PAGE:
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Australia to streamline procedures for large procurement projects

Australia's Department of Defence (DoD) is set to introduce major procedural reforms in 2022 that will slash up to 12 months off the time it typically takes to sign large defence acquisition projects.

This follows completion of a Defence Procurement Review initiated in 2020 by Minister of Defence Industry Melissa Price who said in a statement on 27 December that the review had identified significant opportunities to reduce red tape, saving industry time and money.

Under the changes being introduced in 2022, the DoD would focus on reducing the time taken to progress large material acquisition activities from the identification of a capability need to the signing of a contract, the minister said.

β€œFor a project that would have previously taken four years, or possibly even longer to get to the point of a contract signature, these changes will reduce that period by up to 12 months,” the minister added.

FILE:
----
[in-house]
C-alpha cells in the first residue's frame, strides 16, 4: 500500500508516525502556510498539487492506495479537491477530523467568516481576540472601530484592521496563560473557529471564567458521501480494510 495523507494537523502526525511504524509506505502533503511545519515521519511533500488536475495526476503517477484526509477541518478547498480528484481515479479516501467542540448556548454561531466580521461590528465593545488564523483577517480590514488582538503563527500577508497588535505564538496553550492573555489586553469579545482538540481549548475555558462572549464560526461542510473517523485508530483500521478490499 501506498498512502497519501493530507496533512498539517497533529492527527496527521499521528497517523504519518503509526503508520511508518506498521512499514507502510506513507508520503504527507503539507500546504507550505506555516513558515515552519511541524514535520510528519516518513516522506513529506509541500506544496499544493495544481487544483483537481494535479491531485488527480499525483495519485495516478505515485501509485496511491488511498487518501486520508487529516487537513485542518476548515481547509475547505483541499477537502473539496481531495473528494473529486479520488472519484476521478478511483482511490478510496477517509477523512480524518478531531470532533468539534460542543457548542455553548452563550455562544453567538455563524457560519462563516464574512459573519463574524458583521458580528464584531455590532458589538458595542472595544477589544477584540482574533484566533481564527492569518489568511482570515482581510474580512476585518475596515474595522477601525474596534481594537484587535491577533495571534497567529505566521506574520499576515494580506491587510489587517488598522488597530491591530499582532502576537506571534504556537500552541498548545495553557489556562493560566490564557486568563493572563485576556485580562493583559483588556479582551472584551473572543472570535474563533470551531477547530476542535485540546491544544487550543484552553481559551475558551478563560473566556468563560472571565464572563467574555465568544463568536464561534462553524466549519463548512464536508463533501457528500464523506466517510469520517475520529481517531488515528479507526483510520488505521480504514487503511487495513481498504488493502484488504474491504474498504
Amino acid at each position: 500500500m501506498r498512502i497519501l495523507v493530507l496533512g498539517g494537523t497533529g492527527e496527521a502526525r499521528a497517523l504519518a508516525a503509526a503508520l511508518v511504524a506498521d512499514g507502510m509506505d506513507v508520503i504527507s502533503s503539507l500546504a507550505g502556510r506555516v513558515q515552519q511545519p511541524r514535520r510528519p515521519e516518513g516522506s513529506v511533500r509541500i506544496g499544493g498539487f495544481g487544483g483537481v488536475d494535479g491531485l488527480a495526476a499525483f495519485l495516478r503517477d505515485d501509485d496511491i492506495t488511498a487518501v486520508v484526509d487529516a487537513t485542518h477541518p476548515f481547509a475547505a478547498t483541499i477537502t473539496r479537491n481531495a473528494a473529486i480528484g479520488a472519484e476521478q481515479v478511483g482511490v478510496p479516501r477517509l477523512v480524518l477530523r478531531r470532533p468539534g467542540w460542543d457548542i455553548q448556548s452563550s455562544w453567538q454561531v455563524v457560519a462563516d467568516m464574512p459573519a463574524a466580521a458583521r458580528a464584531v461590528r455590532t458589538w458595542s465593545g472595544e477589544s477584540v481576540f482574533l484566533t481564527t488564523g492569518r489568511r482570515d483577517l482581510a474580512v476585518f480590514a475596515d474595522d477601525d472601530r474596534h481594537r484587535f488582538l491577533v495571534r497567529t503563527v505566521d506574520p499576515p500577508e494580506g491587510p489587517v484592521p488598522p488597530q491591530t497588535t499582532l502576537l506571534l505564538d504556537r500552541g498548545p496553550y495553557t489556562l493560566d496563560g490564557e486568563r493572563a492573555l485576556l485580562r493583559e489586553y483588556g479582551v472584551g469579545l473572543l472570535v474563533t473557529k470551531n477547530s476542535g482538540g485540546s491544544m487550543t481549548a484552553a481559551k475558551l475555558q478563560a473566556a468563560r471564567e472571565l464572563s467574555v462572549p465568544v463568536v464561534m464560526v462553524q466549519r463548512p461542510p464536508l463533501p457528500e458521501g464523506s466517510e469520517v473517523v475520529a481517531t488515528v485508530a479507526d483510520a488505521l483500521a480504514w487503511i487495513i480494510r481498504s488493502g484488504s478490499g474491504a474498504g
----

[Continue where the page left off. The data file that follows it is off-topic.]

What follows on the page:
β€œOur strategic environment is deteriorating and creating new challenges for us to overcome, so we must have a more agile procurement system that delivers capability for the ADF [Australian Defence Force] more quickly and treats industry as a fundamental partner in the delivery of this capability,” the minister said.

The DoD would focus on strengthening its communication with industry as part of the procurement overhaul, with a particular focus on the tender process, she said.

The changes would give industry greater clarity on upcoming tenders, improve probity and guidance practices, and provide faster feedback to unsuccessful bidders to help them improve future proposals.

According to the review, tender evaluation periods are to be capped at 12 months for more complex projects – saving an anticipated three months – and six months for lower-risk procurements.

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